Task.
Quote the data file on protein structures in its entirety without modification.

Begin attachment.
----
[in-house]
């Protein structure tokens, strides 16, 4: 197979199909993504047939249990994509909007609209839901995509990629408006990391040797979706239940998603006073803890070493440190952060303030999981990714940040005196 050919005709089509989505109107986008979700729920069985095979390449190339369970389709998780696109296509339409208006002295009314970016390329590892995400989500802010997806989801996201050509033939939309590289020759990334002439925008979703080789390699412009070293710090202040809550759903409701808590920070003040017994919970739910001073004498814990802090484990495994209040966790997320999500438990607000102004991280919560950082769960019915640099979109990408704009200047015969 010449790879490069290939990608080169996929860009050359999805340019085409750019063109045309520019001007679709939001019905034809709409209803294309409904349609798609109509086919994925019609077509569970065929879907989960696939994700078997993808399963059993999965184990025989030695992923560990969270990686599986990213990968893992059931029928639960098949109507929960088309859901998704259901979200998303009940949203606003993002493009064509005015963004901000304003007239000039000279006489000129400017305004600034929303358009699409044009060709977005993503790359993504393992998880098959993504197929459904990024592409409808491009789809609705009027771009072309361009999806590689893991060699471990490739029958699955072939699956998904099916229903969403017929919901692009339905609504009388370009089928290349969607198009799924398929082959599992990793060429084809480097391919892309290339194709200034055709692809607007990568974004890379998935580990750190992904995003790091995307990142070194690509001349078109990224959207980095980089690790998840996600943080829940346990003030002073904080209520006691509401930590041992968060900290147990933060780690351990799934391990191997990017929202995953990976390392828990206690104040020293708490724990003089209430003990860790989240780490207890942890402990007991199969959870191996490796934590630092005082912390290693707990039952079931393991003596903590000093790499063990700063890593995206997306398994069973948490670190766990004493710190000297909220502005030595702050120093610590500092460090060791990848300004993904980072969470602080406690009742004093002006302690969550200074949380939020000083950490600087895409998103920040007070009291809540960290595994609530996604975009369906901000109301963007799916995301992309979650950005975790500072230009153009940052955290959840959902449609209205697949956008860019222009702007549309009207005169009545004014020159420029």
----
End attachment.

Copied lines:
[in-house]
């Protein structure tokens, strides 16, 4: 197979199909993504047939249990994509909007609209839901995509990629408006990391040797979706239940998603006073803890070493440190952060303030999981990714940040005196 050919005709089509989505109107986008979700729920069985095979390449190339369970389709998780696109296509339409208006002295009314970016390329590892995400989500802010997806989801996201050509033939939309590289020759990334002439925008979703080789390699412009070293710090202040809550759903409701808590920070003040017994919970739910001073004498814990802090484990495994209040966790997320999500438990607000102004991280919560950082769960019915640099979109990408704009200047015969 010449790879490069290939990608080169996929860009050359999805340019085409750019063109045309520019001007679709939001019905034809709409209803294309409904349609798609109509086919994925019609077509569970065929879907989960696939994700078997993808399963059993999965184990025989030695992923560990969270990686599986990213990968893992059931029928639960098949109507929960088309859901998704259901979200998303009940949203606003993002493009064509005015963004901000304003007239000039000279006489000129400017305004600034929303358009699409044009060709977005993503790359993504393992998880098959993504197929459904990024592409409808491009789809609705009027771009072309361009999806590689893991060699471990490739029958699955072939699956998904099916229903969403017929919901692009339905609504009388370009089928290349969607198009799924398929082959599992990793060429084809480097391919892309290339194709200034055709692809607007990568974004890379998935580990750190992904995003790091995307990142070194690509001349078109990224959207980095980089690790998840996600943080829940346990003030002073904080209520006691509401930590041992968060900290147990933060780690351990799934391990191997990017929202995953990976390392828990206690104040020293708490724990003089209430003990860790989240780490207890942890402990007991199969959870191996490796934590630092005082912390290693707990039952079931393991003596903590000093790499063990700063890593995206997306398994069973948490670190766990004493710190000297909220502005030595702050120093610590500092460090060791990848300004993904980072969470602080406690009742004093002006302690969550200074949380939020000083950490600087895409998103920040007070009291809540960290595994609530996604975009369906901000109301963007799916995301992309979650950005975790500072230009153009940052955290959840959902449609209205697949956008860019222009702007549309009207005169009545004014020159420029």